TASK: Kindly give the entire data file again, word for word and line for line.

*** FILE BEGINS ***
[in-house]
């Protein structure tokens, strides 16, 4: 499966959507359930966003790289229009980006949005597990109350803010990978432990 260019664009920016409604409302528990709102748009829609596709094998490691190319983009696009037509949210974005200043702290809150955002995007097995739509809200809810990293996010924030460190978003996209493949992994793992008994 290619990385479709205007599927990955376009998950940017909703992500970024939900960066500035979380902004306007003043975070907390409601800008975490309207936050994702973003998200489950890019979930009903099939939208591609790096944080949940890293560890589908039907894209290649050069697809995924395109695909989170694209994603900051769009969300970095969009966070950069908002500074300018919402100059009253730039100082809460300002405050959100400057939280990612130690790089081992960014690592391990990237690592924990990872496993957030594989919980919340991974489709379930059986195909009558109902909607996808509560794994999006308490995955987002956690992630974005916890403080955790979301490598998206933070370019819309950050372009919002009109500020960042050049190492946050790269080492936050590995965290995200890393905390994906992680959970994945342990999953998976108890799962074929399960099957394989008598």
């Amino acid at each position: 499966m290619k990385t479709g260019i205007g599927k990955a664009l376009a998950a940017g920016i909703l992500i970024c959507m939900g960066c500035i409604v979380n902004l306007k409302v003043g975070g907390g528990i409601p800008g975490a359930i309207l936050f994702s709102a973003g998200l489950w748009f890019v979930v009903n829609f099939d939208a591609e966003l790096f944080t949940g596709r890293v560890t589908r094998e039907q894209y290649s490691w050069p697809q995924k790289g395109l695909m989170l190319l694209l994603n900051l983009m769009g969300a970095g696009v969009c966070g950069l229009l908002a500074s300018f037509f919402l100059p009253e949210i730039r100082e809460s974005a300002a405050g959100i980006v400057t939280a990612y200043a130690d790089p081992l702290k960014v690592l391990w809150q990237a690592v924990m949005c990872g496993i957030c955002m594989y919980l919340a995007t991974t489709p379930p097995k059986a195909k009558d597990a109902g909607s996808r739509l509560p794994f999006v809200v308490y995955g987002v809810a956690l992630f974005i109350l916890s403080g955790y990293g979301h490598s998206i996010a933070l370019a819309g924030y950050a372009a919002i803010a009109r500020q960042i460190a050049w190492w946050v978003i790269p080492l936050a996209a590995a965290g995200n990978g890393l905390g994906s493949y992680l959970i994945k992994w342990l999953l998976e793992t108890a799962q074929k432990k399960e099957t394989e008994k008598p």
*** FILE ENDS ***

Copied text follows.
[in-house]
């Protein structure tokens, strides 16, 4: 499966959507359930966003790289229009980006949005597990109350803010990978432990 260019664009920016409604409302528990709102748009829609596709094998490691190319983009696009037509949210974005200043702290809150955002995007097995739509809200809810990293996010924030460190978003996209493949992994793992008994 290619990385479709205007599927990955376009998950940017909703992500970024939900960066500035979380902004306007003043975070907390409601800008975490309207936050994702973003998200489950890019979930009903099939939208591609790096944080949940890293560890589908039907894209290649050069697809995924395109695909989170694209994603900051769009969300970095969009966070950069908002500074300018919402100059009253730039100082809460300002405050959100400057939280990612130690790089081992960014690592391990990237690592924990990872496993957030594989919980919340991974489709379930059986195909009558109902909607996808509560794994999006308490995955987002956690992630974005916890403080955790979301490598998206933070370019819309950050372009919002009109500020960042050049190492946050790269080492936050590995965290995200890393905390994906992680959970994945342990999953998976108890799962074929399960099957394989008598």
């Amino acid at each position: 499966m290619k990385t479709g260019i205007g599927k990955a664009l376009a998950a940017g920016i909703l992500i970024c959507m939900g960066c500035i409604v979380n902004l306007k409302v003043g975070g907390g528990i409601p800008g975490a359930i309207l936050f994702s709102a973003g998200l489950w748009f890019v979930v009903n829609f099939d939208a591609e966003l790096f944080t949940g596709r890293v560890t589908r094998e039907q894209y290649s490691w050069p697809q995924k790289g395109l695909m989170l190319l694209l994603n900051l983009m769009g969300a970095g696009v969009c966070g950069l229009l908002a500074s300018f037509f919402l100059p009253e949210i730039r100082e809460s974005a300002a405050g959100i980006v400057t939280a990612y200043a130690d790089p081992l702290k960014v690592l391990w809150q990237a690592v924990m949005c990872g496993i957030c955002m594989y919980l919340a995007t991974t489709p379930p097995k059986a195909k009558d597990a109902g909607s996808r739509l509560p794994f999006v809200v308490y995955g987002v809810a956690l992630f974005i109350l916890s403080g955790y990293g979301h490598s998206i996010a933070l370019a819309g924030y950050a372009a919002i803010a009109r500020q960042i460190a050049w190492w946050v978003i790269p080492l936050a996209a590995a965290g995200n990978g890393l905390g994906s493949y992680l959970i994945k992994w342990l999953l998976e793992t108890a799962q074929k432990k399960e099957t394989e008994k008598p």